From Ovalau, my new companion James and I got on a speedboat that took us to the picturesque coral atoll of Caqalai. Around it, the ocean is really azure at this time (the water isn't that clear on the bigger islands). Accommodation in Eden is set up at a decent price by a group of Methodists. They regularly attend Sunday services on the neighbouring island, but otherwise the whole area and the island's operation is more like a hippie community. Time passes very slowly and is only interrupted by the regular supply of food and the wind rustling in the high palm trees, as one of the local smiling young men, Nassa, says: "Fiji time..."

      In the early evening, the whole community gathers on the terrace near the spacious dining room and smokes marijuana to the strains of Melanesian music, later moving inside to begin the ritual of drinking the traditional drink kava (Yaqona), prepared from the crushed root of the pepper tree (Piper methysticum), which is first steeped in water wrapped in a cloth bag, and then ceremoniously poured into traditional bilo bowls, which are clapped once after receiving the bowl and three times after drinking it.

      The Fijians believe that the sipping has a spiritual dimension in addition to its antiseptic and euphoric properties, the pepper tree is supposed to impart its power to the participant in the ritual, the participant's legs should be crossed during the entire sitting and the women should sit behind the men, but apparently not everything is observed... Kava will pleasantly relax you and lull you to sleep along with the sound of the Pacific Ocean.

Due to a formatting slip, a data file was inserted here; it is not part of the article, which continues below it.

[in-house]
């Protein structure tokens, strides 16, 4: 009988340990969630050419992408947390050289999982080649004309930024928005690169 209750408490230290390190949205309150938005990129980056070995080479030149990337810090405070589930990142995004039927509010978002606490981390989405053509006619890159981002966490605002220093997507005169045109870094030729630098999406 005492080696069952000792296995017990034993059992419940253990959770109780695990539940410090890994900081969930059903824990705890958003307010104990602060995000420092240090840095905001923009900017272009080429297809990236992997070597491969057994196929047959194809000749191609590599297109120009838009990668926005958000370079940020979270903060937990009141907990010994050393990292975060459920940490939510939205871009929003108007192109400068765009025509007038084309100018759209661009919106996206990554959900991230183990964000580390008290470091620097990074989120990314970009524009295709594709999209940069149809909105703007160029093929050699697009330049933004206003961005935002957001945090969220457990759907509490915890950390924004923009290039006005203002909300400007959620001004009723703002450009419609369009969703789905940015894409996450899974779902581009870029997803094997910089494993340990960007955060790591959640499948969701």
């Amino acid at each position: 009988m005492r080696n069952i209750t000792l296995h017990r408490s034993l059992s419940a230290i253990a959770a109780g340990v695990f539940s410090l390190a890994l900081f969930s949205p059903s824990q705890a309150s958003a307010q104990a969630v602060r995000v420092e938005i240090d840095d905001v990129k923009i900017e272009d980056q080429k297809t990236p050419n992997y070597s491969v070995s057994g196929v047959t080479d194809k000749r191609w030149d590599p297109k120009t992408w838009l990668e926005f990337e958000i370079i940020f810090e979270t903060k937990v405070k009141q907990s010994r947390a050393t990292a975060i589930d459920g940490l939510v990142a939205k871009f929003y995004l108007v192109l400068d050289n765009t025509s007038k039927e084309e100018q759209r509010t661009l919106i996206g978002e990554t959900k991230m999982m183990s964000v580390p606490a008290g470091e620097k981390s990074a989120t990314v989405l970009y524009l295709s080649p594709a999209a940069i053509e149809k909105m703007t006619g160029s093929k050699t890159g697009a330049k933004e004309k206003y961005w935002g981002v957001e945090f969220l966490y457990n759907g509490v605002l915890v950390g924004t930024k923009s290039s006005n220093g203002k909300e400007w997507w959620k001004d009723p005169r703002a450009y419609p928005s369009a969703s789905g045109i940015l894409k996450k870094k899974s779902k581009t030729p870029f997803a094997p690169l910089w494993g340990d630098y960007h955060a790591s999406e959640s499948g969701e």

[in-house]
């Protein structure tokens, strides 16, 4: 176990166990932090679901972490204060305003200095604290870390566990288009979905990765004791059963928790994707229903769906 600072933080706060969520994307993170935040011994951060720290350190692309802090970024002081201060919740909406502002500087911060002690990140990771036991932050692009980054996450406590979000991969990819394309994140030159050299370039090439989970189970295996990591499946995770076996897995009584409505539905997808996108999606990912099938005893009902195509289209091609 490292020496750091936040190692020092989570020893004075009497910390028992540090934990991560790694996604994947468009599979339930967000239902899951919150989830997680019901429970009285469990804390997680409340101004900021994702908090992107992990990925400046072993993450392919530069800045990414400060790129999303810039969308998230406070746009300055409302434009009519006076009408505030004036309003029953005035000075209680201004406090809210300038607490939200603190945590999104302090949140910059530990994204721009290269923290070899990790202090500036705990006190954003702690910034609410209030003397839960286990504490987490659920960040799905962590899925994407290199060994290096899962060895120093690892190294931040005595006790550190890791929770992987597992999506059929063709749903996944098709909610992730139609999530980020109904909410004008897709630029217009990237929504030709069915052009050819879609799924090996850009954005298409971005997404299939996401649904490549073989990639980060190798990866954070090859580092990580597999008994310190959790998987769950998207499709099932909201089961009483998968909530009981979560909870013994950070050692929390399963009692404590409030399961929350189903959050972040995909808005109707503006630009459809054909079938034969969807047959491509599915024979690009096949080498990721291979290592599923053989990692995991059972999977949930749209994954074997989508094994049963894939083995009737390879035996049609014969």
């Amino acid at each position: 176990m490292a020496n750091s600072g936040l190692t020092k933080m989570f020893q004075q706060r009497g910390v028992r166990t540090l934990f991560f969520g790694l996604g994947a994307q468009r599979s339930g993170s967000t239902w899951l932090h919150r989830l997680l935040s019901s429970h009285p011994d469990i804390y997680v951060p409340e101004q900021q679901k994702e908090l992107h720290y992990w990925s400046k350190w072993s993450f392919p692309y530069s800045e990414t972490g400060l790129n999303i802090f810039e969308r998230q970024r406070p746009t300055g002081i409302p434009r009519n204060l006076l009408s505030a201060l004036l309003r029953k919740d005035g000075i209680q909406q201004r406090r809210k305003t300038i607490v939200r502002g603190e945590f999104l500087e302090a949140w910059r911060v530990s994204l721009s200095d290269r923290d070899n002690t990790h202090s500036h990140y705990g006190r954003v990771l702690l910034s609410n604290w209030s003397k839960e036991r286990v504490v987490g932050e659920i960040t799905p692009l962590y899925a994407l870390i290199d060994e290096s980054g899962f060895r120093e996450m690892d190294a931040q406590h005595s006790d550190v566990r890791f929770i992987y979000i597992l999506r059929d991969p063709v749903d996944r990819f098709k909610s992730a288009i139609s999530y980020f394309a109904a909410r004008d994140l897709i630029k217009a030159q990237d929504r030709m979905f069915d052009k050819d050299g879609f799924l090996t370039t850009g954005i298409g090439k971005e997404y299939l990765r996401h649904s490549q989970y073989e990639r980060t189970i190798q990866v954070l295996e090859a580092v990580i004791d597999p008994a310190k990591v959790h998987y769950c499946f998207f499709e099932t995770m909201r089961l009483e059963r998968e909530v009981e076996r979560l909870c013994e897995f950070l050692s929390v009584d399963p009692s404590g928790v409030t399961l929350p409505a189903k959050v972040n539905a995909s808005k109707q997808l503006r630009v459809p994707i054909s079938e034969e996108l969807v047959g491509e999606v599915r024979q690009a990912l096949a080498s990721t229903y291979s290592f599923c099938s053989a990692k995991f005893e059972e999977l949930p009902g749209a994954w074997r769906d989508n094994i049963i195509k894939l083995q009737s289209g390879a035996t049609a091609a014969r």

A man drinking kava

      The Princess of Tonga and Snake Island

      Another young man staying on the island of Viliame tells me a legend about the origin of kava: "Kava comes from the clay of the grave of a Tonga princess who died of unlucky love. Another legend says that on the island of Vanuatu there was a hero with superhuman powers who hid Yaqona on a piece of land among the rocks. The root of the plant was then discovered by the local women while cultivating the land, it was also a phallic symbol for them and they began to cultivate it further..."

      In myths, kava is often said to have come from noble or spiritual beings who brought it to mortals as a life-enhancer. In any case, its drinking is still widespread today, even without a ritualised form, for example at a bus station or on a boat, when the mystical touch disappears and only the intoxicating effect remains.

      On the island of Caqalai, traditions are still observed and one either joins others in the relaxed and peaceful atmosphere with storytelling or listens to the music, the night birds singing and the sea surf in a good mood. Kava is also used as a gift called sevusevu to the village chief if you ask for input and a visit, which is always useful to know and can also be bought as an inexpensive and interesting travel gift.